Current research models seemed to have reached an impasse, returning back to the nineteenth century idea of both genetics and environment. A 2013 optometric paper stated, “The more recent view, informed by an explosion of information from research in the last 20 years, has moved toward a melding of these two extremes into a richly detailed combination of both nature and nurture.” Square one yet again.
At the turn of the twentieth century, Bates didn’t buy into either genetics or excessive near work as the cause of myopia. There were too many exceptions in his years of clinical practice that showed neither theory to be a major factor behind nearsightedness. He developed a radical new theory based on myopia being an acquired condition and provided a natural treatment method that didn’t involve eyeglasses. It was truly a beacon of hope for the public afflicted with myopia, who’d been assured before by other eye doctors that the condition was incurable and irreversible.
Into such a slough of despond and contradiction have the misdirected labors of a hundred years led us!
– W.H. Bates, commenting in 1920 about the state of myopia research
 Melinda Wenner Moyer, “It’s Time to End the War on Salt: The Zealous Drive by Politicians to Limit Our Salt Intake Has Little Basis in Science,” The Sciences, Scientific American (8 July 2011), http://www.scientificamerican.com/article/its-time-to-end-the-war-on-salt/.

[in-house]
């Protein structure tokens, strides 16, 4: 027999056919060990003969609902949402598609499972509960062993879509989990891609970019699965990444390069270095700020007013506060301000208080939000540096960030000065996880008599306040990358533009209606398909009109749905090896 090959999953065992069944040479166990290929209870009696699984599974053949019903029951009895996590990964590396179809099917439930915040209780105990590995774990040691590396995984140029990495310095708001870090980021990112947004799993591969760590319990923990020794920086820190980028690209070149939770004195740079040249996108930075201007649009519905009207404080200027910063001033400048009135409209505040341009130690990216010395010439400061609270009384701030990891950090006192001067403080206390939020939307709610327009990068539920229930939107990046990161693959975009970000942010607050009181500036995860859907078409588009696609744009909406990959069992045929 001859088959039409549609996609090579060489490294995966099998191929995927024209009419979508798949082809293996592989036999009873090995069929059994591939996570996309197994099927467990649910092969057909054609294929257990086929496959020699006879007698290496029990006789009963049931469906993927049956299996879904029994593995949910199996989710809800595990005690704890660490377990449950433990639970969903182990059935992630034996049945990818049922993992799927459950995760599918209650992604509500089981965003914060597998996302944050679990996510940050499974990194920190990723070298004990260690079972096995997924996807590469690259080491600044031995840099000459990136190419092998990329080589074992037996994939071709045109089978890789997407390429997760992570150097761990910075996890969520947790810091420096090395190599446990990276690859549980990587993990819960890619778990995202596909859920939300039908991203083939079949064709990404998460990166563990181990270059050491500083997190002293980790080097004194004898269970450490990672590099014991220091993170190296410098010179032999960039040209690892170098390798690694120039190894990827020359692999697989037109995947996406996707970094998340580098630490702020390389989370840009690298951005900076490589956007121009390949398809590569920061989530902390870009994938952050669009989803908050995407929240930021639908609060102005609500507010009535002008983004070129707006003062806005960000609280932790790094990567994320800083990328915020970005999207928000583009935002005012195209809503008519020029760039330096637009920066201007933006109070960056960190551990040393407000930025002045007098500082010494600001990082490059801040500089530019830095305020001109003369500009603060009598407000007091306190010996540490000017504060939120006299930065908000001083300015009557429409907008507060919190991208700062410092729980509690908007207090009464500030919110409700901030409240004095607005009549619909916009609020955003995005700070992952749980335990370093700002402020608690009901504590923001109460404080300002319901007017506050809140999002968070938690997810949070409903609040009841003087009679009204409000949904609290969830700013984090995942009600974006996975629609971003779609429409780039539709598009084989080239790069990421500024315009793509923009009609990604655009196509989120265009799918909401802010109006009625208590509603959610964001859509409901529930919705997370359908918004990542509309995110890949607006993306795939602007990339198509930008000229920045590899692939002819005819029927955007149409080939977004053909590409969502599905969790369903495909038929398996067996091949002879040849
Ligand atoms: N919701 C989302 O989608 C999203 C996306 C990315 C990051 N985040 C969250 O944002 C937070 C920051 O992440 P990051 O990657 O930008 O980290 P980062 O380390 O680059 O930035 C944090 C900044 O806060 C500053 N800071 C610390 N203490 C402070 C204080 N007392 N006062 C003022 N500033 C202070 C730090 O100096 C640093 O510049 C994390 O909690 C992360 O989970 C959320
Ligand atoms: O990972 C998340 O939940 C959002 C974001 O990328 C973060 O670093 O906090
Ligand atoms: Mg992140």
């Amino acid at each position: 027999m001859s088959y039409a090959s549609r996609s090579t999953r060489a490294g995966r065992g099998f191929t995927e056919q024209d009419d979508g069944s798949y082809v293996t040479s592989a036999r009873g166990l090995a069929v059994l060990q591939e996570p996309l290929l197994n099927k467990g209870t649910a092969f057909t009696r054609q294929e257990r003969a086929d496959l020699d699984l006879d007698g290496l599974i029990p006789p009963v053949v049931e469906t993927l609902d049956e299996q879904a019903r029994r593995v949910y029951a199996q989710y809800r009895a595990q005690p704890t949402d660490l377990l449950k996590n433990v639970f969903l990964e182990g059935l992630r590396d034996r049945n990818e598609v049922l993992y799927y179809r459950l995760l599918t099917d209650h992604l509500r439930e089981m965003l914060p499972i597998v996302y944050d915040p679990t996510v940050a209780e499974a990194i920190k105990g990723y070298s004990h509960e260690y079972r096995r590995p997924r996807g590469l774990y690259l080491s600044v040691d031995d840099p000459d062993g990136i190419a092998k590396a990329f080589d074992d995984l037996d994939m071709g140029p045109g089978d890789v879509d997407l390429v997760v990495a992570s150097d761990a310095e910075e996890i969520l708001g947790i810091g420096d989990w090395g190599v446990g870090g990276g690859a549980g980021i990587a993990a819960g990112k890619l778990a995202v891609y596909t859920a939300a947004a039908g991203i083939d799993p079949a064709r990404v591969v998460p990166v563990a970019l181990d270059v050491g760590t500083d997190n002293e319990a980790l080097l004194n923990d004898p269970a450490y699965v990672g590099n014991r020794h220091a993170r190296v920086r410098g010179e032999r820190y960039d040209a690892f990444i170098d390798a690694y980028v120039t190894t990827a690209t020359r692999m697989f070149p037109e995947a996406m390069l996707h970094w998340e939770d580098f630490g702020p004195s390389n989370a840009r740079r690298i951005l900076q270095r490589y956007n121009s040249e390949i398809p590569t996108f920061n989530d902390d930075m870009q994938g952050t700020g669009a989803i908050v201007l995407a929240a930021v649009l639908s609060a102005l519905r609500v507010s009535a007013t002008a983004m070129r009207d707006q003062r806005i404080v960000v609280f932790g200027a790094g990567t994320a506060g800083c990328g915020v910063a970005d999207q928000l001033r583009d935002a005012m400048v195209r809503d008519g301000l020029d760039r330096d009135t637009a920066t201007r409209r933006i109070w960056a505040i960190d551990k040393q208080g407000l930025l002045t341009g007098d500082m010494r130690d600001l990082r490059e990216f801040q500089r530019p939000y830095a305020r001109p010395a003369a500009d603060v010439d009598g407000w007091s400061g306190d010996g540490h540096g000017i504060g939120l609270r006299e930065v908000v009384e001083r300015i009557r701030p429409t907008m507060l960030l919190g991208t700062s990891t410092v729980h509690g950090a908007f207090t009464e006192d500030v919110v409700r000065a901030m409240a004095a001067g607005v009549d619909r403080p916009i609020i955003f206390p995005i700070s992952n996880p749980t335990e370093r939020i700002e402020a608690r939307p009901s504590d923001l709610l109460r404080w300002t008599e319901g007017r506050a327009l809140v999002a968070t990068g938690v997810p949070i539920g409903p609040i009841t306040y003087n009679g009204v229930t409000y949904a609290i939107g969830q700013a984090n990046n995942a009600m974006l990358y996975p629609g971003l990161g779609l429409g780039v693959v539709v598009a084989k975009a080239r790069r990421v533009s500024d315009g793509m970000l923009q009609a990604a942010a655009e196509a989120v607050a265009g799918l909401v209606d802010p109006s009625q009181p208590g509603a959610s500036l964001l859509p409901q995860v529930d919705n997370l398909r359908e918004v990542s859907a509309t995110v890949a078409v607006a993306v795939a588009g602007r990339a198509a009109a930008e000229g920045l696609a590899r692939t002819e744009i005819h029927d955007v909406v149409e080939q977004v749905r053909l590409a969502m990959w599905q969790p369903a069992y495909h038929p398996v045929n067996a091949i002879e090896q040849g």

Donald Mutti et al., “Myopia—Yesterday, Today, and Tomorrow,” Optom Vis Sci. 90, no.11 (November 2013): 1161.
 William Bates, “Blindness: Its Causes and Cures,” Better Eyesight, March 1921, 9.
 Stephen M. Beresford, David W. Muris, Merrill J. Allen, and Francis A. Young. Improve Your Vision Without Glasses or Contact Lenses, (New York: A Fireside Book, Simon and Schuster, 1996), 101.
 Ferdinand Von Arlt, quoted in S.D. Risley, “School Hygiene,” in System of Diseases of The Eye: Examination of The Eye, School Hygiene, Statistics of Blindness, and Antisepsis, ed. William Norris and Charles Oliver, (London and Philadelphia: J. B. Lippincott, 1897), 2:362.
 Risley, “School Hygiene,” 2:361.
 Optometrists and Ophthalmologists have been in professional rivalry ever since the establishment of the AOA. Refer to my article, “Eye Doctors Don’t See Eye to Eye,” first published in the July-August 2015 issue of New Dawn and reprinted on the Inner Blindness blog post dated October 31, 2016.
 Mutti et al., 1161.